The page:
by Steven Ertelt
February 28, 2007
Des Moines, IA (LifeNews.com) — What do the nation’s largest abortion business and the American Cancer Society have in common? Apparently more than most people would think as the anti-smoking giant awarded the pro-abortion group’s Iowa affiliate a large grant to tell its customers they should stop smoking.
Planned Parenthood has specifically focused on moving beyond abortion to provide women with non-abortion reproductive health care in order to increase it’s clientele and reshape its image as an abortion business.
A new grant makes it appear the abortion advocacy group is trying to branch out further.
The American Cancer Society recently awarded Planned Parenthood of Greater Iowa a $5,000 grant to “train clinic staff to provide smoking-cessation assistance to patients.”
Jim Sedlack of STOPP International, a Planned Parenthood watchdog, says the anti-smoking grant is nothing new.
In 2005, the Iowa Planned Parenthood received a $23,000 grant from the American Legacy Foundation and was also funded last year by the American Cancer Society to the tune of $3,000.
Sedlack says the anti-smoking campaign seems to contradict Planned Parenthood’s mantra on other related issues.
"When Planned Parenthood pushes its ‘medically accurate sex ed’ programs it states that telling children to not have sex is ineffective but instead they must be taught about how to use contraception," he said in a report LifeNews.com received.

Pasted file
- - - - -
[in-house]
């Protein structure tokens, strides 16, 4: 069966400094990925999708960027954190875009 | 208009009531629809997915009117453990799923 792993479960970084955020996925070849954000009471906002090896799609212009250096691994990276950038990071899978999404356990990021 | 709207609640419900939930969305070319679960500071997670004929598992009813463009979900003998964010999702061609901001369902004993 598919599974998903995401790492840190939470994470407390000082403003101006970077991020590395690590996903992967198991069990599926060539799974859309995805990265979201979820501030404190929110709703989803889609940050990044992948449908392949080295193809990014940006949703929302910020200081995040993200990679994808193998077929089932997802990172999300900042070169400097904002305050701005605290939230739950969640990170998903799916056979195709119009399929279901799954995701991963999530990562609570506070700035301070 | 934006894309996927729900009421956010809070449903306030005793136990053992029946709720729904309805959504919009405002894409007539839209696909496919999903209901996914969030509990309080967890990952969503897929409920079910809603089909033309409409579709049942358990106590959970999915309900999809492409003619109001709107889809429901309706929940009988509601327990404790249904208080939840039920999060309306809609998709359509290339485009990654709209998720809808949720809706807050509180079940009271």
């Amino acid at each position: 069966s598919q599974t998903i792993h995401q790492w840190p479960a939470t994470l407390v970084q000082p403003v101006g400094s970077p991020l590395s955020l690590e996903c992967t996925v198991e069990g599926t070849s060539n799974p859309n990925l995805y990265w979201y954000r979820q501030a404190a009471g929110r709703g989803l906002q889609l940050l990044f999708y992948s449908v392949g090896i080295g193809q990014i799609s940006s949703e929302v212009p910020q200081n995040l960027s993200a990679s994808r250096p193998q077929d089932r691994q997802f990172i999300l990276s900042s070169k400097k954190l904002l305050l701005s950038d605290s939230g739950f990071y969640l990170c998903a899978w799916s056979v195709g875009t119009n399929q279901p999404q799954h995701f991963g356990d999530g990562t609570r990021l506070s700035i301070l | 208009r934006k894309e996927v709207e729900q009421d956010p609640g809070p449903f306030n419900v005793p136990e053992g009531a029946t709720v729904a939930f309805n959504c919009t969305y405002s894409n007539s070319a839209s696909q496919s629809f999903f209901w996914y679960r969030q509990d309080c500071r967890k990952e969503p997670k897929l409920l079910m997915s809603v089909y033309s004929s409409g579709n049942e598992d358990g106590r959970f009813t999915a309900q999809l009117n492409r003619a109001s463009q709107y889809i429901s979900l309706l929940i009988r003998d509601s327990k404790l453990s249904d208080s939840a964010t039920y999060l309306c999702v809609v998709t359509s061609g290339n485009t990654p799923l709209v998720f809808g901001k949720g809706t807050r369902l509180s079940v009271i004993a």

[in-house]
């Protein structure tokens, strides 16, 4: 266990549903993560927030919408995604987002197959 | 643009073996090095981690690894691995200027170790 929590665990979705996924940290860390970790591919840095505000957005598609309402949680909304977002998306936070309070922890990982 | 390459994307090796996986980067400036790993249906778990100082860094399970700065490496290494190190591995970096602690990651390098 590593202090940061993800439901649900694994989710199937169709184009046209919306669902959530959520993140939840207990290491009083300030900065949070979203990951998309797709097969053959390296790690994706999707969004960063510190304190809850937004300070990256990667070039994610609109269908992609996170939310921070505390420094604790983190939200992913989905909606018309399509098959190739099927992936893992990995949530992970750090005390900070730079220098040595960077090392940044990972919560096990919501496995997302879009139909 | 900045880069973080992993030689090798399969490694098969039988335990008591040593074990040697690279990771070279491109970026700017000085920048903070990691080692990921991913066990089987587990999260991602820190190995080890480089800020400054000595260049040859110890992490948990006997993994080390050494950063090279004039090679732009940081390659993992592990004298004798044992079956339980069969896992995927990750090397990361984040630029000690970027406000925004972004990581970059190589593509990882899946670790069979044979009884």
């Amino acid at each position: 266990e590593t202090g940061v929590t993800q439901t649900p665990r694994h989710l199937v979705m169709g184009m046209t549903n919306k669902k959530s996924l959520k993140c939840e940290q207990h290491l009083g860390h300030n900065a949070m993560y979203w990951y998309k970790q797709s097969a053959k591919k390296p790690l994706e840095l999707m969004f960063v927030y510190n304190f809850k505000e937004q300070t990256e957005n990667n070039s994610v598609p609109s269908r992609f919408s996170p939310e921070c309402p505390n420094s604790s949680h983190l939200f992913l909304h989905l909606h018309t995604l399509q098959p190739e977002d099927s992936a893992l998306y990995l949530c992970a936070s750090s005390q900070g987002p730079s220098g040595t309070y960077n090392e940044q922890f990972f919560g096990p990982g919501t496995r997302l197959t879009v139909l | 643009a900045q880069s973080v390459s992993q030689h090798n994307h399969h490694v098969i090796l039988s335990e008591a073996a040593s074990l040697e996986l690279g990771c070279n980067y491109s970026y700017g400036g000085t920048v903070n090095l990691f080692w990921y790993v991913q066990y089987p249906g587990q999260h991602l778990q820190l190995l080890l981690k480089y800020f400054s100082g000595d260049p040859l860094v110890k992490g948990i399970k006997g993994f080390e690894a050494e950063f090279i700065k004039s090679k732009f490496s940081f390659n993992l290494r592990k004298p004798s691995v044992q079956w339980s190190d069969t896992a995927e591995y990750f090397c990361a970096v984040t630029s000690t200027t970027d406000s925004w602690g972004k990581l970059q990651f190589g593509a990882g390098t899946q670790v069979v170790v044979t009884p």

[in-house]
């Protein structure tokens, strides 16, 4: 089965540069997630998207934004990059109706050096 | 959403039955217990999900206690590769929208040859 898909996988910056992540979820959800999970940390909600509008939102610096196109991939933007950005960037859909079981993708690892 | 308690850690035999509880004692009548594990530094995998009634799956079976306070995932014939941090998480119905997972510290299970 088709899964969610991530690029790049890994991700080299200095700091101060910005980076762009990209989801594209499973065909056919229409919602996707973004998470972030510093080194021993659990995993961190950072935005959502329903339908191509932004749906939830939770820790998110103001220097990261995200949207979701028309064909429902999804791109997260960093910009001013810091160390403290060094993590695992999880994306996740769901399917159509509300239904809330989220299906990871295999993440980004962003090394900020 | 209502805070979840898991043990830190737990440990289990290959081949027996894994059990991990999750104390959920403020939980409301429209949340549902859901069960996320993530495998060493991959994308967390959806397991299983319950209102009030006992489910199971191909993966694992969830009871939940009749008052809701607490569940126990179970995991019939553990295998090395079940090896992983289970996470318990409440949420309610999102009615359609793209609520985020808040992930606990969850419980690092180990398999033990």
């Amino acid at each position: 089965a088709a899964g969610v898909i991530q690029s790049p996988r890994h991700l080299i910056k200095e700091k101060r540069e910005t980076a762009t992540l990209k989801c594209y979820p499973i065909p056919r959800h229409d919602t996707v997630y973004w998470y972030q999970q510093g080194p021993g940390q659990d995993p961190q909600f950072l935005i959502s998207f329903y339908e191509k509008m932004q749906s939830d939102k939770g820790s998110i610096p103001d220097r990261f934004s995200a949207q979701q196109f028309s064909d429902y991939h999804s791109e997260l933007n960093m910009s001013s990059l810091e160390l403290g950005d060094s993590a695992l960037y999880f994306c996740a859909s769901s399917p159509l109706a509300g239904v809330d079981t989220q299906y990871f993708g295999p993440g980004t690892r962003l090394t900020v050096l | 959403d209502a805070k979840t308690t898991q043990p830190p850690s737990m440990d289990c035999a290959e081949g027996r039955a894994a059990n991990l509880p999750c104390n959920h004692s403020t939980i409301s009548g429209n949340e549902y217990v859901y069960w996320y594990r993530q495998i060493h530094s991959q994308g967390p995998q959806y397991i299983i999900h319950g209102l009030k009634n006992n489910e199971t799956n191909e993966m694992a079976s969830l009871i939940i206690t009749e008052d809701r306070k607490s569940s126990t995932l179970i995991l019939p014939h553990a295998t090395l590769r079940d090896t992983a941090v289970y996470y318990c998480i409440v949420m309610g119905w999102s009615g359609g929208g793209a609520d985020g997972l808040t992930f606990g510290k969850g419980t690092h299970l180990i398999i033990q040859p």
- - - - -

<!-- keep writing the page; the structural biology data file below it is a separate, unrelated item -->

"Yet somehow it deems that telling kids, ‘don’t smoke’ is sufficient to prevent them from smoking," he added.
Iowa isn’t the only place Planned Parenthood receives money from anti-smoking agencies.
In 2006 Planned Parenthood of Pasadena began a program called SmokeBusters that is, “aimed at children in grades 1 – 5, effectively an anti-smoking program that helps children understand about making healthy choices.”
Sedlack also finds it ironic that Planned Parenthood is pushing an anti-smoking program because nicotine and hormonal contraception are a deadly combination and makers of contraception warn user not to smoke while they use the product because of a tremendous risk of blood clots and stroke.
"Of course if you want to be free from this risk it is wise to use neither nicotine nor contraception but if Planned Parenthood said that, it would lose millions of dollars of revenue," Sedlack said.
The watchdog said the American Cancer Society is providing funds to Planned Parenthood when the group has pointed out the connection between an increase in cancer and the use of contraception on its web site.
ACTION: Urge the American Cancer Society to stop funding Planned Parenthood. To contact the ACS call 1-800-227-2345; write to: American Cancer Society, 1599 Clifton Rd NE, Atlanta, GA 30329; or use its contact page at: https://www.cancer.org/asp/contactUs/cus_global.asp.